Makkar Sankraanti or Maghi, is a festival in the Vedic calendar dedicated to the deity Surya i.e., the Sun.
In most years it is celebrated on 14th January. Each year, it is observed in the lunar month of Magha which corresponds with the month of January as per the Gregorian calendar and is a day the Hindus, Jains, Sikhs, Buddhists and other people of Vedic Paramparaa celebrate their harvests. It marks the first day of the sun’s transit into Makkar Raashi i.e., Capricorn, marking the end of the month with the winter solstice and the start of longer days.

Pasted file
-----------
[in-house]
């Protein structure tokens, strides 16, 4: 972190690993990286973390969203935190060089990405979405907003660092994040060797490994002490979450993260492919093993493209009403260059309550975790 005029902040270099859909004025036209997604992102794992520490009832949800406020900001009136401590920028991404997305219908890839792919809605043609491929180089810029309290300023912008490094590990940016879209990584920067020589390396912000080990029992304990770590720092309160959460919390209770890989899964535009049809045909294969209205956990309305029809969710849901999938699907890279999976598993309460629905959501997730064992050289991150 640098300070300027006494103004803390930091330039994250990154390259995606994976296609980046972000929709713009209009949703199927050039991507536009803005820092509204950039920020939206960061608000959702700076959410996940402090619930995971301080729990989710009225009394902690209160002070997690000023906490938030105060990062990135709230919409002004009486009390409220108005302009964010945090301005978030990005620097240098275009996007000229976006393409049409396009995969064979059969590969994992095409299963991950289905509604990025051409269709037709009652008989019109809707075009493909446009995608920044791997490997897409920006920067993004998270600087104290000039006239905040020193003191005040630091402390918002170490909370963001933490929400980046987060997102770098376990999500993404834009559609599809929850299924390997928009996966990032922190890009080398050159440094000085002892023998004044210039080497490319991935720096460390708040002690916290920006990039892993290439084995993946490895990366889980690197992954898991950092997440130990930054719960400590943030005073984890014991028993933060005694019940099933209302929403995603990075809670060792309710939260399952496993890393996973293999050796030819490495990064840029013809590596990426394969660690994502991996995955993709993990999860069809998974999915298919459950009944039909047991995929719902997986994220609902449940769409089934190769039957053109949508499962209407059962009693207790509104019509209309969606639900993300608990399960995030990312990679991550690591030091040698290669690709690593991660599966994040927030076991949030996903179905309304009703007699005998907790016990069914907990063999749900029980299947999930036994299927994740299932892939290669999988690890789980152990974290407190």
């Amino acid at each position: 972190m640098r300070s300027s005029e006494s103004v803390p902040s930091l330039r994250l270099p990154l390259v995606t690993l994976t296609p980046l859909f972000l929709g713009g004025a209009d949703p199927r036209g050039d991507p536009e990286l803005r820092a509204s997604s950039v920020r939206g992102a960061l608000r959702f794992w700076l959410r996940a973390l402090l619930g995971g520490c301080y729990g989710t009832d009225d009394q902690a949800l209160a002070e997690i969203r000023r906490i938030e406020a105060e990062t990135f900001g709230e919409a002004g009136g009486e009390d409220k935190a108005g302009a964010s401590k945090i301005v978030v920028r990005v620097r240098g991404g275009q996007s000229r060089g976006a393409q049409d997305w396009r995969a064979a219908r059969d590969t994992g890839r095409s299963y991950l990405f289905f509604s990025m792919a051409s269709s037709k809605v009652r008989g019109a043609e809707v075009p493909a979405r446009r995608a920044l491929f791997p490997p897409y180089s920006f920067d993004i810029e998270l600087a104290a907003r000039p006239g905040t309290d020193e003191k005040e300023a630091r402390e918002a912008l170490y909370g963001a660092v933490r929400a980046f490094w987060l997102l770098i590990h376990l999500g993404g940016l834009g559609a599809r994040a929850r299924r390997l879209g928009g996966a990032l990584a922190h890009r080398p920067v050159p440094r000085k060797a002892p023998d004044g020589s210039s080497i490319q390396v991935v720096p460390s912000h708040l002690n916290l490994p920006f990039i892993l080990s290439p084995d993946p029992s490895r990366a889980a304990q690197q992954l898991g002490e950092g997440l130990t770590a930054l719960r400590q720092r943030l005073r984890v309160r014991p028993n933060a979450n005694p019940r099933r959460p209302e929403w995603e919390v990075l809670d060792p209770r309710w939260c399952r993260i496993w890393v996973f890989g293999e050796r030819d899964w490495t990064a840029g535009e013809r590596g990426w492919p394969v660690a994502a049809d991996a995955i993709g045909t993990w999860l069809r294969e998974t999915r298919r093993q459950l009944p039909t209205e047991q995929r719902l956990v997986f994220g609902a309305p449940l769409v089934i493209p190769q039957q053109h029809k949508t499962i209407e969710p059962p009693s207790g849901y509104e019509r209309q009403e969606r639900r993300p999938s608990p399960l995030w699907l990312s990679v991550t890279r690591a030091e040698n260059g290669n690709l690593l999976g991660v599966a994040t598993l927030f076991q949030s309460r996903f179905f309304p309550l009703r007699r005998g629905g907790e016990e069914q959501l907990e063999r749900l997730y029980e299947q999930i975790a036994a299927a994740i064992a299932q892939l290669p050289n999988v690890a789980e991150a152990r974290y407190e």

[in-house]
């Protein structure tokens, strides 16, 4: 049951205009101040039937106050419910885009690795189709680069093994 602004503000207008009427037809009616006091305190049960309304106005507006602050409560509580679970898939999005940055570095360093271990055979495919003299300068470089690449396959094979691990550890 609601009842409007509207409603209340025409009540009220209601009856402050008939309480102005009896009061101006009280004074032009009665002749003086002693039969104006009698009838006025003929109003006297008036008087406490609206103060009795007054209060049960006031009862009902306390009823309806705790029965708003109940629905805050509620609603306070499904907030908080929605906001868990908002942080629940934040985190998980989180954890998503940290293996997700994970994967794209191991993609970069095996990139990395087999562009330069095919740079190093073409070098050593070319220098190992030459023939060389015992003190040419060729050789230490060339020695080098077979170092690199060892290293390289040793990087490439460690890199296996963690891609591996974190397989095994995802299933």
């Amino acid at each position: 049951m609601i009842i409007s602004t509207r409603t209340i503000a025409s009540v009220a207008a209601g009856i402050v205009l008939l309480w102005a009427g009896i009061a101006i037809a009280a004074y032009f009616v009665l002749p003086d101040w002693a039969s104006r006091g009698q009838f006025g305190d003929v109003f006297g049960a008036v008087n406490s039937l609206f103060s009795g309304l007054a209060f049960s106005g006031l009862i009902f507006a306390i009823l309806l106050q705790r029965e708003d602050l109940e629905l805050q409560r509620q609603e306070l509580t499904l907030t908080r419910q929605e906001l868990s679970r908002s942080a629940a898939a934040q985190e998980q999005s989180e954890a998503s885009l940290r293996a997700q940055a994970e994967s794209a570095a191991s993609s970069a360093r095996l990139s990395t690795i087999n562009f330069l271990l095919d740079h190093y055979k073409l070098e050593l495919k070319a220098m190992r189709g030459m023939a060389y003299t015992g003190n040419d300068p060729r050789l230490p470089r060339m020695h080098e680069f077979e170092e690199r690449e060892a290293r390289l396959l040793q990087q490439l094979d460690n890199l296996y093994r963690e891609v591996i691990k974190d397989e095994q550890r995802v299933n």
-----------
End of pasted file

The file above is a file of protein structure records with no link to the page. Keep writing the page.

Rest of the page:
Sankraanti is a Sanskrit word and one of the meanings is ‘The actual passage of the Sun or other planetary bodies from one sign of the Zodiac into another’.
The earth, during its orbit around the sun, spins on its axis, each rotation lasting 6 months – during these 6 months, one hemisphere nears just a little towards the Sun; during the next 6 months it inches just a little away from the Sun. Hence the lengthening of day vs night (and whether it is winter or summer) is experienced in an opposite fashion in the northern (Uttaraayana & observe Makkar Sankranti) and southern (Dakshinayan observing Karka Sankraanti) hemispheres.
Therefore the festival has spiritual as well as astronomical significance.